Churchill C. Cambreleng Democratic New York 1827–1833
Joel B. Sutherland Democratic Pennsylvania 1833–1837
Francis O. J. Smith Democratic Maine 1837–1838
Samuel Cushman Democratic New Hampshire 1838–1839
Edward Curtis Whig New York 1839–1841
John P. Kennedy Whig Maryland 1841–1843
Isaac E. Holmes Democratic South Carolina 1843–1845
Robert McClelland Democratic Michigan 1845–1847
Washington Hunt Whig New York 1847–1849
Robert Milligan McLane Democratic Maryland 1849–1851
David L. Seymour Democratic New York 1851–1853
Thomas J. D. Fuller Democratic Maine 1853–1855
Elihu B. Washburne Republican Illinois 1855–1857
John Cochrane Democratic New York 1857–1859
Elihu B. Washburne Republican Illinois 1859–1868
Thomas D. Eliot Republican Massachusetts 1868–1869
Nathan F. Dixon II Republican Rhode Island 1869–1871
Samuel Shellabarger Republican Ohio 1871–1873
William A. Wheeler Republican New York 1873–1875
Frank Hereford Democratic West Virginia 1875–1877
Elijah Ward Democratic New York 1877
John H. Reagan Democratic Texas 1877–1881
Horace F. Page Republican California 1881–1883
John H. Reagan Democratic Texas 1883–1887
Martin L. Clardy Democratic Missouri 1887–1889
Charles S. Baker Republican New York 1889–1891

Committee on Interstate and Foreign Commerce

Roger Q. Mills Democratic Texas 1891–1892
George D. Wise Democratic Virginia 1892–1895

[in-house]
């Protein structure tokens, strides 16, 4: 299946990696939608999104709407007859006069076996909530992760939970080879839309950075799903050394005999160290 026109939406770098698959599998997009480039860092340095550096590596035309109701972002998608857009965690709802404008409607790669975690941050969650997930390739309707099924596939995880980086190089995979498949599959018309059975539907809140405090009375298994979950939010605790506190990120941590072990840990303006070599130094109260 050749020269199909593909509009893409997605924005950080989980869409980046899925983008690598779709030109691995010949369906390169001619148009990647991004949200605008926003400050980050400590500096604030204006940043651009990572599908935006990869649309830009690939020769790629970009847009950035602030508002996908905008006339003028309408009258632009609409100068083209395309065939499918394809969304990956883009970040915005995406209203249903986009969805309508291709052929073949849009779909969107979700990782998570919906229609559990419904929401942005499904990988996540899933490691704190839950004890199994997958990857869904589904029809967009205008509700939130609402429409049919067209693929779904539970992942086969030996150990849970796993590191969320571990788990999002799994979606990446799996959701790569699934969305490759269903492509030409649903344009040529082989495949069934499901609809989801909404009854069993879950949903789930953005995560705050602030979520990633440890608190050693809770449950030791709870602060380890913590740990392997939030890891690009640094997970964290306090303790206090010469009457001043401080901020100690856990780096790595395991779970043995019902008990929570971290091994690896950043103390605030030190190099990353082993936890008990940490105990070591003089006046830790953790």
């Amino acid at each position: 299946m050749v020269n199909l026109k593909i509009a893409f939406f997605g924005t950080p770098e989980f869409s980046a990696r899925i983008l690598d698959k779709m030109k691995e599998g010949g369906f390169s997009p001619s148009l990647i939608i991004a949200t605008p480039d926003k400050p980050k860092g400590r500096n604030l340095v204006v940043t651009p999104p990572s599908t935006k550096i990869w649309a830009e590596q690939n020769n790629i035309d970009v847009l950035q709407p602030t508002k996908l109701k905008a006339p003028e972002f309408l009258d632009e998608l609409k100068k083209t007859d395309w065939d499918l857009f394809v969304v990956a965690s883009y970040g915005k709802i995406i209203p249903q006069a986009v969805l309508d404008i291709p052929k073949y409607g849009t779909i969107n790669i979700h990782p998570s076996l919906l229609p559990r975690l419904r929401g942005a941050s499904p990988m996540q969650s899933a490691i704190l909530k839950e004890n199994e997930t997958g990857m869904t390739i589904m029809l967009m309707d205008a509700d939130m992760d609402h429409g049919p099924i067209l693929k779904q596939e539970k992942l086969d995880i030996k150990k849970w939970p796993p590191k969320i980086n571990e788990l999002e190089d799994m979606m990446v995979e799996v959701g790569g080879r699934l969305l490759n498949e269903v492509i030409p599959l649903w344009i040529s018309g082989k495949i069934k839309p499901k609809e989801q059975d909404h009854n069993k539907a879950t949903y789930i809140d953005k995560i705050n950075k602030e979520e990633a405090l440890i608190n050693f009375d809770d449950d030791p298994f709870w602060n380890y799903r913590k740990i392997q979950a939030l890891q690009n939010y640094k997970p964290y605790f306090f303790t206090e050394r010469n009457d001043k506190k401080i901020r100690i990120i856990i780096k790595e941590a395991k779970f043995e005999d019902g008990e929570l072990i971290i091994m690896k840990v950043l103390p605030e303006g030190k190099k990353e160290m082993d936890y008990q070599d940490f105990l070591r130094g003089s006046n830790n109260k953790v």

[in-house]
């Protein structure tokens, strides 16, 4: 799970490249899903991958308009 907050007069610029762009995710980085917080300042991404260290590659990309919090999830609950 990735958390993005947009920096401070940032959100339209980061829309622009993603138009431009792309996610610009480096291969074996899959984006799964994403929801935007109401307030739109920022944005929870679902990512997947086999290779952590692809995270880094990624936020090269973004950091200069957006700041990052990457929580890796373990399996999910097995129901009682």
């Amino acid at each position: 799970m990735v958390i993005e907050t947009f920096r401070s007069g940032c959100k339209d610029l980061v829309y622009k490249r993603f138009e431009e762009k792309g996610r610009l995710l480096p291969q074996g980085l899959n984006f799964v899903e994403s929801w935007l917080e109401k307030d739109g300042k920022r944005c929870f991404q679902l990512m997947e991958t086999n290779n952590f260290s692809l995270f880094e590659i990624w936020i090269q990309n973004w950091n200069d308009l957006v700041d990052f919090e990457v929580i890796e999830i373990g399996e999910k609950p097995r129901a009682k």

William Peters Hepburn Republican Iowa 1895–1909
James Robert Mann Republican Illinois 1909–1911
William C. Adamson Democratic Georgia 1911–1917
Thetus W. Sims Democratic Tennessee 1917–1919
John J. Esch Republican Wisconsin 1919–1921
Samuel Winslow Republican Massachusetts 1921–1925
James S. Parker Republican New York 1925–1931
Sam Rayburn Democratic Texas 1931–1937
Clarence F. Lea Democratic California 1937–1947
Charles A. Wolverton Republican New Jersey 1947–1949
Robert Crosser Democratic Ohio 1949–1953
Charles A. Wolverton Republican New Jersey 1953–1955
Percy Priest Democratic Tennessee 1955–1956
Oren Harris Democratic Arkansas 1957–1966
Harley Orrin Staggers Democratic West Virginia 1966–1981

Committee on Energy and Commerce

John Dingell Democratic Michigan 1981–1995
Thomas Bliley Republican Virginia 1995–2001
Billy Tauzin Republican Louisiana 2001–2004
Joe Barton Republican Texas 2004–2007
John Dingell Democratic Michigan 2007–2009
Henry Waxman Democratic California 2009–2011
Fred Upton Republican Michigan 2011–2017
Greg Walden Republican Oregon 2017–2019
Frank Pallone Democratic New Jersey 2019–

See also


  1. https://energycommerce.house.gov/about-ec/
  2. "House Energy and Commerce Committee announces Subcommittee Chairs and Membership". Energy and Commerce Committee Press Release. January 8, 2009. Retrieved January 8, 2009.
  3. H.Res. 8